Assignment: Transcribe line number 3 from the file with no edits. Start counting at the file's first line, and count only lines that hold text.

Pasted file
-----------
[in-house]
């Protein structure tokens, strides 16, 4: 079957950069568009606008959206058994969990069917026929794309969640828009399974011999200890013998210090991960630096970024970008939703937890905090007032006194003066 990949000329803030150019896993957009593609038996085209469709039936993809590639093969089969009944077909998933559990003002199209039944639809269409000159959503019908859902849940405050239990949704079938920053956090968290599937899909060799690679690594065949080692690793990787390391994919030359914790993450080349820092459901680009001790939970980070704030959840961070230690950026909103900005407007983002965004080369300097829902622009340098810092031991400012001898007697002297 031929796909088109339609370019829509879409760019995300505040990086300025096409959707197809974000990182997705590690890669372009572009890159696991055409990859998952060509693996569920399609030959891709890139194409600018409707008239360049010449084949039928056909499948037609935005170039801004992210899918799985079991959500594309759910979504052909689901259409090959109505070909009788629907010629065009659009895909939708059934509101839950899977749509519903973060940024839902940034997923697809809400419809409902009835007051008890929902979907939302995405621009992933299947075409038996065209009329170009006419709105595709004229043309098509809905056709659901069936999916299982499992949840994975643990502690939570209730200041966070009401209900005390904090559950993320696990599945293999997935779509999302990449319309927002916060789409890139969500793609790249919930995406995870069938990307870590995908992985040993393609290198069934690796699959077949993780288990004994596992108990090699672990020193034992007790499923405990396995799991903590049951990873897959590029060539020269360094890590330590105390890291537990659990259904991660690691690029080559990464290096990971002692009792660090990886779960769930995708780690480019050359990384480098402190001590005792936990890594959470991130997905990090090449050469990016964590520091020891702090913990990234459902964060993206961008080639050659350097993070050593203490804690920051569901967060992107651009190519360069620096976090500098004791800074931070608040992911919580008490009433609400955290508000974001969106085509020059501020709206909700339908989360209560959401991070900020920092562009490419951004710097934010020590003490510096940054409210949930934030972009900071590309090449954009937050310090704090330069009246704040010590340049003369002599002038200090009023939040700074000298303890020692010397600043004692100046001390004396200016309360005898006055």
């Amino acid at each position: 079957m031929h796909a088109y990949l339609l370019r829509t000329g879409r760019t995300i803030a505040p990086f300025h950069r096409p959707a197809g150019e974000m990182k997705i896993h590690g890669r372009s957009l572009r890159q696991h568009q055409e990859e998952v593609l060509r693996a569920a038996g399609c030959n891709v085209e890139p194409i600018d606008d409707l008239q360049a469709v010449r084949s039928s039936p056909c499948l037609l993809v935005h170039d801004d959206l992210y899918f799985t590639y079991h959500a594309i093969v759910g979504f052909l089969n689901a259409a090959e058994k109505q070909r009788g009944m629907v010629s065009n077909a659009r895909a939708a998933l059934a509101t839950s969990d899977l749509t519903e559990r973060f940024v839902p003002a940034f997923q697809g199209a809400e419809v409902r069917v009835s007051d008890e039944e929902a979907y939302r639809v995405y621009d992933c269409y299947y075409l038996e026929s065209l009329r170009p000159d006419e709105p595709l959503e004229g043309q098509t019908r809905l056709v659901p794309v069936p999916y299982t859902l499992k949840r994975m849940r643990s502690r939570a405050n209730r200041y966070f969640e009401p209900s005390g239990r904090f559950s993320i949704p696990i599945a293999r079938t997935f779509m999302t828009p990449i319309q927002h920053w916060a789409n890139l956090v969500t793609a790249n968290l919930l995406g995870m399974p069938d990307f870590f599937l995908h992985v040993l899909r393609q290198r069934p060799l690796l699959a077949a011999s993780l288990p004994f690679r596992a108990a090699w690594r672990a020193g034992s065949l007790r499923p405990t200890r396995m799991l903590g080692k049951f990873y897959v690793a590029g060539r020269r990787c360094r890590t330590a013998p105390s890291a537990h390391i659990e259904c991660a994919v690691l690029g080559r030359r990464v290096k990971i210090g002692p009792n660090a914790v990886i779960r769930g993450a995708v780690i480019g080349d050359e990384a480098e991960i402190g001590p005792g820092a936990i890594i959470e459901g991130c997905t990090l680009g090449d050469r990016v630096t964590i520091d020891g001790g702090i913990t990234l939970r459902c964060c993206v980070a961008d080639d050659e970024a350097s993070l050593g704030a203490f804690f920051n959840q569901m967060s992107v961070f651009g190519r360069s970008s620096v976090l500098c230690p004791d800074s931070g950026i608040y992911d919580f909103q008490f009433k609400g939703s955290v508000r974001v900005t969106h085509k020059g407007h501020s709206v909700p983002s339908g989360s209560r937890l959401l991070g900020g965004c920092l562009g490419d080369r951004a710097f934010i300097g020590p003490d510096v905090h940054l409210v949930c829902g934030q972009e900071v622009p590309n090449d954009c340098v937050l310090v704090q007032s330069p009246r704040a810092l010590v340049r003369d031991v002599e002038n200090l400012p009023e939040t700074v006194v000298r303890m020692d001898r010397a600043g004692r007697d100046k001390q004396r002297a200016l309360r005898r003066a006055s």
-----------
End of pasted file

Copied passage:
């Amino acid at each position: 079957m031929h796909a088109y990949l339609l370019r829509t000329g879409r760019t995300i803030a505040p990086f300025h950069r096409p959707a197809g150019e974000m990182k997705i896993h590690g890669r372009s957009l572009r890159q696991h568009q055409e990859e998952v593609l060509r693996a569920a038996g399609c030959n891709v085209e890139p194409i600018d606008d409707l008239q360049a469709v010449r084949s039928s039936p056909c499948l037609l993809v935005h170039d801004d959206l992210y899918f799985t590639y079991h959500a594309i093969v759910g979504f052909l089969n689901a259409a090959e058994k109505q070909r009788g009944m629907v010629s065009n077909a659009r895909a939708a998933l059934a509101t839950s969990d899977l749509t519903e559990r973060f940024v839902p003002a940034f997923q697809g199209a809400e419809v409902r069917v009835s007051d008890e039944e929902a979907y939302r639809v995405y621009d992933c269409y299947y075409l038996e026929s065209l009329r170009p000159d006419e709105p595709l959503e004229g043309q098509t019908r809905l056709v659901p794309v069936p999916y299982t859902l499992k949840r994975m849940r643990s502690r939570a405050n209730r200041y966070f969640e009401p209900s005390g239990r904090f559950s993320i949704p696990i599945a293999r079938t997935f779509m999302t828009p990449i319309q927002h920053w916060a789409n890139l956090v969500t793609a790249n968290l919930l995406g995870m399974p069938d990307f870590f599937l995908h992985v040993l899909r393609q290198r069934p060799l690796l699959a077949a011999s993780l288990p004994f690679r596992a108990a090699w690594r672990a020193g034992s065949l007790r499923p405990t200890r396995m799991l903590g080692k049951f990873y897959v690793a590029g060539r020269r990787c360094r890590t330590a013998p105390s890291a537990h390391i659990e259904c991660a994919v690691l690029g080559r030359r990464v290096k990971i210090g002692p009792n660090a914790v990886i779960r769930g993450a995708v780690i480019g080349d050359e990384a480098e991960i402190g001590p005792g820092a936990i890594i959470e459901g991130c997905t990090l680009g090449d050469r990016v630096t964590i520091d020891g001790g702090i913990t990234l939970r459902c964060c993206v980070a961008d080639d050659e970024a350097s993070l050593g704030a203490f804690f920051n959840q569901m967060s992107v961070f651009g190519r360069s970008s620096v976090l500098c230690p004791d800074s931070g950026i608040y992911d919580f909103q008490f009433k609400g939703s955290v508000r974001v900005t969106h085509k020059g407007h501020s709206v909700p983002s339908g989360s209560r937890l959401l991070g900020g965004c920092l562009g490419d080369r951004a710097f934010i300097g020590p003490d510096v905090h940054l409210v949930c829902g934030q972009e900071v622009p590309n090449d954009c340098v937050l310090v704090q007032s330069p009246r704040a810092l010590v340049r003369d031991v002599e002038n200090l400012p009023e939040t700074v006194v000298r303890m020692d001898r010397a600043g004692r007697d100046k001390q004396r002297a200016l309360r005898r003066a006055s």